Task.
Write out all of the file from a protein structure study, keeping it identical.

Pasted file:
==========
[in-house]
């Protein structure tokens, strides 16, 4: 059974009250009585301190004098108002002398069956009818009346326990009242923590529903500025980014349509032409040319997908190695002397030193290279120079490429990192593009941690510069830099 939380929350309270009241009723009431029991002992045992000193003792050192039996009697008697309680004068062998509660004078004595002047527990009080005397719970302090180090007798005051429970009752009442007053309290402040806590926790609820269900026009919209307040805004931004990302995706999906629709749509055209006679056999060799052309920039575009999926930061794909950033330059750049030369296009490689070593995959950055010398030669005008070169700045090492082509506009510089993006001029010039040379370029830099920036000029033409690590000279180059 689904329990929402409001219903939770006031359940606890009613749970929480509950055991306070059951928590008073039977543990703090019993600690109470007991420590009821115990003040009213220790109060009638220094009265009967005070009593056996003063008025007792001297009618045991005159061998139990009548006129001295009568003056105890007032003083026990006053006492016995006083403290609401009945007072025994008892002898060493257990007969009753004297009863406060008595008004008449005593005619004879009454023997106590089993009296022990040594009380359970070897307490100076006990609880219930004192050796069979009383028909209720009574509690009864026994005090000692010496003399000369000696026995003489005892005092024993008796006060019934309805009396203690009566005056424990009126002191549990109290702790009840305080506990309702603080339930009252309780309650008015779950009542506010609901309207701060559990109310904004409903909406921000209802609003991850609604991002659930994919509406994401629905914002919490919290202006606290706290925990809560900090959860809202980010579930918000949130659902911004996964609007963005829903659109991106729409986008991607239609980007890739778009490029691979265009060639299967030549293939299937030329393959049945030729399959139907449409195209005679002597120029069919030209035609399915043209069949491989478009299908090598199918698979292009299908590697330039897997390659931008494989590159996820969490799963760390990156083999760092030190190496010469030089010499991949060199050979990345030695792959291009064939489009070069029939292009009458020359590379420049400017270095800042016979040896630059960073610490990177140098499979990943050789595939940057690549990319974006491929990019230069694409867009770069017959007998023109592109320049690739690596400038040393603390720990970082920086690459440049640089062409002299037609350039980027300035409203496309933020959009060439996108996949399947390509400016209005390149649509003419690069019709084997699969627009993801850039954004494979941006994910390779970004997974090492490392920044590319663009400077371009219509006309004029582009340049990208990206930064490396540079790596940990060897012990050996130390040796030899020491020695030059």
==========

[in-house]
């Protein structure tokens, strides 16, 4: 059974009250009585301190004098108002002398069956009818009346326990009242923590529903500025980014349509032409040319997908190695002397030193290279120079490429990192593009941690510069830099 939380929350309270009241009723009431029991002992045992000193003792050192039996009697008697309680004068062998509660004078004595002047527990009080005397719970302090180090007798005051429970009752009442007053309290402040806590926790609820269900026009919209307040805004931004990302995706999906629709749509055209006679056999060799052309920039575009999926930061794909950033330059750049030369296009490689070593995959950055010398030669005008070169700045090492082509506009510089993006001029010039040379370029830099920036000029033409690590000279180059 689904329990929402409001219903939770006031359940606890009613749970929480509950055991306070059951928590008073039977543990703090019993600690109470007991420590009821115990003040009213220790109060009638220094009265009967005070009593056996003063008025007792001297009618045991005159061998139990009548006129001295009568003056105890007032003083026990006053006492016995006083403290609401009945007072025994008892002898060493257990007969009753004297009863406060008595008004008449005593005619004879009454023997106590089993009296022990040594009380359970070897307490100076006990609880219930004192050796069979009383028909209720009574509690009864026994005090000692010496003399000369000696026995003489005892005092024993008796006060019934309805009396203690009566005056424990009126002191549990109290702790009840305080506990309702603080339930009252309780309650008015779950009542506010609901309207701060559990109310904004409903909406921000209802609003991850609604991002659930994919509406994401629905914002919490919290202006606290706290925990809560900090959860809202980010579930918000949130659902911004996964609007963005829903659109991106729409986008991607239609980007890739778009490029691979265009060639299967030549293939299937030329393959049945030729399959139907449409195209005679002597120029069919030209035609399915043209069949491989478009299908090598199918698979292009299908590697330039897997390659931008494989590159996820969490799963760390990156083999760092030190190496010469030089010499991949060199050979990345030695792959291009064939489009070069029939292009009458020359590379420049400017270095800042016979040896630059960073610490990177140098499979990943050789595939940057690549990319974006491929990019230069694409867009770069017959007998023109592109320049690739690596400038040393603390720990970082920086690459440049640089062409002299037609350039980027300035409203496309933020959009060439996108996949399947390509400016209005390149649509003419690069019709084997699969627009993801850039954004494979941006994910390779970004997974090492490392920044590319663009400077371009219509006309004029582009340049990208990206930064490396540079790596940990060897012990050996130390040796030899020491020695030059």